Ballpark Concept Becomes Concrete
Architects' Vision Rises Beside the Anacostia as Opening Day Approaches
Wednesday, January 23, 2008; Page B01
It began with architect Marshall Purnell sketching a triangle on a piece of paper and drawing a big circle over it. And now, at least from high above, it's clear how that geometry evolved into the new home of the Washington Nationals.
The left side of the triangle is the flat face of the ballpark, stretching along South Capitol Street. The circle is the bowl that makes up the stadium itself. Fitting the seemingly incompatible shapes together was the first of many design challenges for the architects.
They had to squeeze the structure into a dense urban neighborhood that has little parking for fans. They had to place the 41,000-seat stadium so that it took full advantage of the views of the Capitol. And they had to make it a distinctly Washington creation, fitting in a city known for its government buildings and monuments.
Dump trucks and heavy machinery still encircle the stadium and construction workers swarm its interior, installing sheetrock and laying cables and electrical lines. But any passerby can see how the architects' first water color sketches, unveiled March 14, 2006, have turned into reality.
The stadium must be finished in time for a March 29 exhibition game against the Baltimore Orioles, just 22 months after breaking ground in May 2006, making it one of the fastest-built ballparks ever.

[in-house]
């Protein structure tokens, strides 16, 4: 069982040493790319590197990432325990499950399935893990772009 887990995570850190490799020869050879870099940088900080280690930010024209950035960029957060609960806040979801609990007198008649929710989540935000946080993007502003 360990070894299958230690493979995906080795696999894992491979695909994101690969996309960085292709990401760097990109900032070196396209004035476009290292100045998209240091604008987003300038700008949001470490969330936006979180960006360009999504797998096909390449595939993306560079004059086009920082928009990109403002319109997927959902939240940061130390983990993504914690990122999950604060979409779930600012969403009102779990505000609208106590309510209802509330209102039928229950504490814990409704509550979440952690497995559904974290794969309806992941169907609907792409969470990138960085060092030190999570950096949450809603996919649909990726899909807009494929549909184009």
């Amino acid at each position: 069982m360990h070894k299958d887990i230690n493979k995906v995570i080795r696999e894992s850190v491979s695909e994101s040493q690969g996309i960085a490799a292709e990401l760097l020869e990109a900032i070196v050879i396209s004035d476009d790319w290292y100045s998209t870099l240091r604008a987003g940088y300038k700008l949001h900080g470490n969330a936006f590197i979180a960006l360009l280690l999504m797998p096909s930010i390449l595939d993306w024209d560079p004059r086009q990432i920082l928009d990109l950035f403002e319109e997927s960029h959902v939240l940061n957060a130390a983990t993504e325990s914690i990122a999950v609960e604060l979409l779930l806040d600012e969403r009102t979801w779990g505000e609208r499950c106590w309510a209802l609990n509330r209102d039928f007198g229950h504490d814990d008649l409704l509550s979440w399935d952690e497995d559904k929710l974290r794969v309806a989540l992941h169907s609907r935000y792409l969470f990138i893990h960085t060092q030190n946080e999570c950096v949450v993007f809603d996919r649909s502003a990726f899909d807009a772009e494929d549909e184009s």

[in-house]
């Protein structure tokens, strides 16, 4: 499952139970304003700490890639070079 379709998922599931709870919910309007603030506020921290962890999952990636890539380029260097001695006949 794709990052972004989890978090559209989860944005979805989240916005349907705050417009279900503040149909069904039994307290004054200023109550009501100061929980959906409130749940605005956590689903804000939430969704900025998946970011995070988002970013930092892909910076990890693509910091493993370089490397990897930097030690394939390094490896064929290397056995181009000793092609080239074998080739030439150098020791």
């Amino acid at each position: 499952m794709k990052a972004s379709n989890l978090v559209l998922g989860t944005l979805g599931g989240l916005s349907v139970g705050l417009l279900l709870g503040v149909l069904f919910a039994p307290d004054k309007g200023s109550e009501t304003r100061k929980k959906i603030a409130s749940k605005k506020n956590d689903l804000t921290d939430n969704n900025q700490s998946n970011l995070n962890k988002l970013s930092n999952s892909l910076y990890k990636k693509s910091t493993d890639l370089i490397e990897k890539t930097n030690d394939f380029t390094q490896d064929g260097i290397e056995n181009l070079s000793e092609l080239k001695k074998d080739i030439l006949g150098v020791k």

Along South Capitol, the view is pure Washington -- precast concrete and glass that echo the traditional design of the federal government and reflect its hold on the city's architecture. The flat wall, the side of the triangle Purnell first drew, leads the eye toward the domed Capitol in the distance.
But from another perspective -- across the Anacostia River -- the view is nothing but ballpark -- stone and steel, bedecked with lights and a scoreboard that can only mean "Play ball!"
Fans and design critics will decide whether the ballpark is aesthetically pleasing. But one thing is certain: This ballpark does not fit the trend exemplified by places such as Baltimore's Camden Yards or San Francisco's AT&T Park, red brick edifices that evoke baseball in much earlier eras.
"Washington has never been that. People come to see the monuments, and none of them are red brick," said Purnell, a Washington architect who with Joseph Spear of HOK Sport in Kansas City, Mo., designed the new ballpark.
The new ballpark has a more modern design and has quirks that are distinctly Washington.
Cherry trees, a tribute to the blossoms that draw crowds to Washington each spring, will be planted along the north wall. The scoreboard is the biggest in the nation -- until another city builds one bigger. The best view of the Capitol will be from some of cheapest seats, above the first base line.
The outfield walls vary in height -- 9 feet in right field, where the Nationals' bullpen is located, 12 feet in center field and 10 feet in left field.